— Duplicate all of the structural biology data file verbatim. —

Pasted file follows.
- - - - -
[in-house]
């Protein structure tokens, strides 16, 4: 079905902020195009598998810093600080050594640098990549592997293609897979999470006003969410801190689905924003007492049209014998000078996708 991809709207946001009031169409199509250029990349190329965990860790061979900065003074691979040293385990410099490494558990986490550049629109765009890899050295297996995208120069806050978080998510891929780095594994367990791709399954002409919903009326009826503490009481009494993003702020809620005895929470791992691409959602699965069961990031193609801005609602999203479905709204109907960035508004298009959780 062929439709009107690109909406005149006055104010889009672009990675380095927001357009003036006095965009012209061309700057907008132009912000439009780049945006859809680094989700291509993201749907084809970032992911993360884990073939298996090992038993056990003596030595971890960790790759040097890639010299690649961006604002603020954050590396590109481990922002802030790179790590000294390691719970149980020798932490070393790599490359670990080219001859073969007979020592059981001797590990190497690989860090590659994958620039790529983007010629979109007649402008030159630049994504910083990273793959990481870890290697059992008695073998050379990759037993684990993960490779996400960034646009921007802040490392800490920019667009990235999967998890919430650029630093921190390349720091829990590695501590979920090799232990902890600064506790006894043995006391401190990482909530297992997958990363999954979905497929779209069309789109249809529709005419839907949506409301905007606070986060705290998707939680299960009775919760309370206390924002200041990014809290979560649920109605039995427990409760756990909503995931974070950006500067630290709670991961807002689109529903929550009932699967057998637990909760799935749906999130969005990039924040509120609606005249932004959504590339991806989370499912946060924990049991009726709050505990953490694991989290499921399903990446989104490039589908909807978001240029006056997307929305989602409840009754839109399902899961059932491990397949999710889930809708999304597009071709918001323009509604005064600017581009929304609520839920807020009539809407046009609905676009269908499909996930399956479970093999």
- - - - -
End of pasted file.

[in-house]
């Protein structure tokens, strides 16, 4: 079905902020195009598998810093600080050594640098990549592997293609897979999470006003969410801190689905924003007492049209014998000078996708 991809709207946001009031169409199509250029990349190329965990860790061979900065003074691979040293385990410099490494558990986490550049629109765009890899050295297996995208120069806050978080998510891929780095594994367990791709399954002409919903009326009826503490009481009494993003702020809620005895929470791992691409959602699965069961990031193609801005609602999203479905709204109907960035508004298009959780 062929439709009107690109909406005149006055104010889009672009990675380095927001357009003036006095965009012209061309700057907008132009912000439009780049945006859809680094989700291509993201749907084809970032992911993360884990073939298996090992038993056990003596030595971890960790790759040097890639010299690649961006604002603020954050590396590109481990922002802030790179790590000294390691719970149980020798932490070393790599490359670990080219001859073969007979020592059981001797590990190497690989860090590659994958620039790529983007010629979109007649402008030159630049994504910083990273793959990481870890290697059992008695073998050379990759037993684990993960490779996400960034646009921007802040490392800490920019667009990235999967998890919430650029630093921190390349720091829990590695501590979920090799232990902890600064506790006894043995006391401190990482909530297992997958990363999954979905497929779209069309789109249809529709005419839907949506409301905007606070986060705290998707939680299960009775919760309370206390924002200041990014809290979560649920109605039995427990409760756990909503995931974070950006500067630290709670991961807002689109529903929550009932699967057998637990909760799935749906999130969005990039924040509120609606005249932004959504590339991806989370499912946060924990049991009726709050505990953490694991989290499921399903990446989104490039589908909807978001240029006056997307929305989602409840009754839109399902899961059932491990397949999710889930809708999304597009071709918001323009509604005064600017581009929304609520839920807020009539809407046009609905676009269908499909996930399956479970093999």